Fiber artist Fran Stafford of Newport has called herself many things in her career – spinner, knitter, crocheter, but the Livestock Conservancy would subsume all of those under one title, Sheep Employment Specialist.
In a world where the Agricultural Industrial Complex has bred out taste in plants, in favor of ship-ability and shelf life, and turkeys have been bred to have breasts so large their legs can almost not accommodate them, the Livestock Conservancy is trying to preserve genetic diversity by championing heritage farm animals. As stated in its mission:
Rare farm animals represent an irreplaceable piece of earth’s biodiversity and offer incredible variety that may be needed for future farms – robust health, mothering instincts, foraging and the ability to thrive in a changing climate. These farm animals are a vital part of ensuring food security for our planet – now and for the future.
Founded in 1977, the Livestock Conservancy is a repository of information about rare breeds and how farmers can incorporate them into their stock. In the New River Valley, within a 100-mile radius, there are 18 farms that are registered with and engaged in programs started by the Conservancy. “The staff at the Conservancy has really high caliber people that we can go to for problems,” states Harry Groot, owner of Sunrise Valley Farms in Hiwassee. “They have people specializing in these breeds who can help.”
While the networking and problem-solving are great services provided by the program, for most members, it is the alignment of values they have with the Conservancy, the preserving of genetic diversity and saving rare breeds that seems to resonate most with members. Brit Ritchey had always wanted to be a farmer, or at least, a farmer’s wife. After many moves and different careers, she bought property near Eggleston in Giles County and began tending a small herd of Shetland and Leicester Longwool sheep, a breed once raised by George Washington. “It’s one small thing I can do to help save the world,” she relates. “No breed should go extinct. Genetically we don’t know what we are going to need, but here they are, in case we do.”
Ryan Walker, communications manager for the Conservancy, says that preserving the breeds would be much more effective if there was real work for them to do, and from this idea came one of the more successful programs the Conservancy has launched: Shave ‘Em to Save ‘Em. Fiber artists are challenged to use fiber from these rare breeds of sheep to spark new uses and thus new markets for the farmers.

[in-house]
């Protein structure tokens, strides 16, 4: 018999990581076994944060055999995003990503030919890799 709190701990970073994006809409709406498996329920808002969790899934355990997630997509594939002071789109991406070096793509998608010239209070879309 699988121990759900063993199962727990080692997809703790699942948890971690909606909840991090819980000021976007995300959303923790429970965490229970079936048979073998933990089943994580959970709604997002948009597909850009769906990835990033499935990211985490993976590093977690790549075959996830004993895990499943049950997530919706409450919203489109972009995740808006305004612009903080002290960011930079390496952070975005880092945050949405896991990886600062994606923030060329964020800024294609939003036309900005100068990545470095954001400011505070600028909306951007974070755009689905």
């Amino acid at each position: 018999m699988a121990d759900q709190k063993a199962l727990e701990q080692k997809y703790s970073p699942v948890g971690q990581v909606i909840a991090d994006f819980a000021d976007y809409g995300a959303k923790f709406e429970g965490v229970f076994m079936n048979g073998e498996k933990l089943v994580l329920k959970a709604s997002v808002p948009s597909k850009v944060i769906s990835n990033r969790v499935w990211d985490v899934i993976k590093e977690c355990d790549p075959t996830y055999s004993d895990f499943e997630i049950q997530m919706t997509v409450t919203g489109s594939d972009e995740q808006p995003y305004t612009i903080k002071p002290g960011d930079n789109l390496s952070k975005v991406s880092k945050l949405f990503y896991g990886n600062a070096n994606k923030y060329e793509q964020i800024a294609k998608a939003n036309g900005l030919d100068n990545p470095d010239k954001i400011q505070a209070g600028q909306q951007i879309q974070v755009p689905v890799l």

Artists are issued a “passport,” and they earn a “stamp” each time they buy fiber from a provider listed on the Conservancy’s provider page. They earn items for completing projects and are encouraged to post comments and pictures on the Shave ‘Em To Save ‘Em Facebook page and on the fiber arts website Ravelry.com.
While a teacher by trade, Fran has always been a crafter. She learned to crochet and tat lace as a young teenager. When her daughter was born, Fran took a French hand sewing class so she could learn smocking and make beautiful baby clothes. When her grandchild was born, she took up knitting to make sweaters and diaper covers. On a trip to the library, she discovered the Spunsters, a likeminded group of fiber aficionados who expanded her spinning skills.
When her friend, Gail Groot of Sunrise Valley Farms, told her of the Shave ‘Em to Save ‘Em challenge, she was all in. The contest started in mid-January of 2019 and by February, Fran completed five projects, and her accomplishment was feted in the Conservancy newsletter. This, in turn, seemed to spark more interest, and by May, more than 1,000 artists were engaged in trying the different wools.
Fran originally was merely buying roving, shorn fiber that’s been washed and combed or carded, which she would spin into yarn. She was drawn to fiber arts by the visual aspect of the colors and patterns and always got white fiber so she could experiment with dyes. However, working with the rare breeds of sheep, she began to notice the variations of natural color and the difference in the feel of dyed and undyed wool. Lately, she has begun to buy raw fleece and do the whole process herself. She has also knitted the yarn from the rare breeds into a shawl.
When Fran first started spinning, “…wool was wool,” she recalls. But the program has definitely honed her appreciation for the differences in the fiber of rare breeds. “It spins differently, and I like the crisper feel of the yarn. It doesn’t pill when you knit with it.” For Fran, any new endeavor is always a learning opportunity, and what she likes best is the challenge of getting better at that skill, to which she brings great enthusiasm.
Walker certainly appreciates that enthusiasm and what it’s done to make Shave ‘Em to Save ‘Em a success. “I thank her for being a leader and taking the initiative to get things kicked off and to show everyone else what you can do,” he says. “She led by example in creating wonderful products very quickly, and it inspired a lot more people to get involved.”
Gail Groot would agree. She started as a provider in the Shave ‘Em to Save ‘Em program and was so tickled by the response ~ first of all the requests for her fiber products and then to myriad projects she saw on the Facebook page ~ that she became a participant and has started working on her own “passport.” It’s something to do, because she has sold nearly all the wool she has, which is “a good kind of problem to have.” Now, let’s get some more sheep working.
Text by Becky Hepler
Photos by Kevin Riley
FIBER ARTISTS: If you are interested in being part of the Shave ‘Em to Save ‘Em project, check out these websites.
The Ravelry.com website asks you to join first. It is free and there are no obligations. Then look under the pull down menu for groups and type in or scroll until you find Shave ‘Em to Save ‘Em.♦ End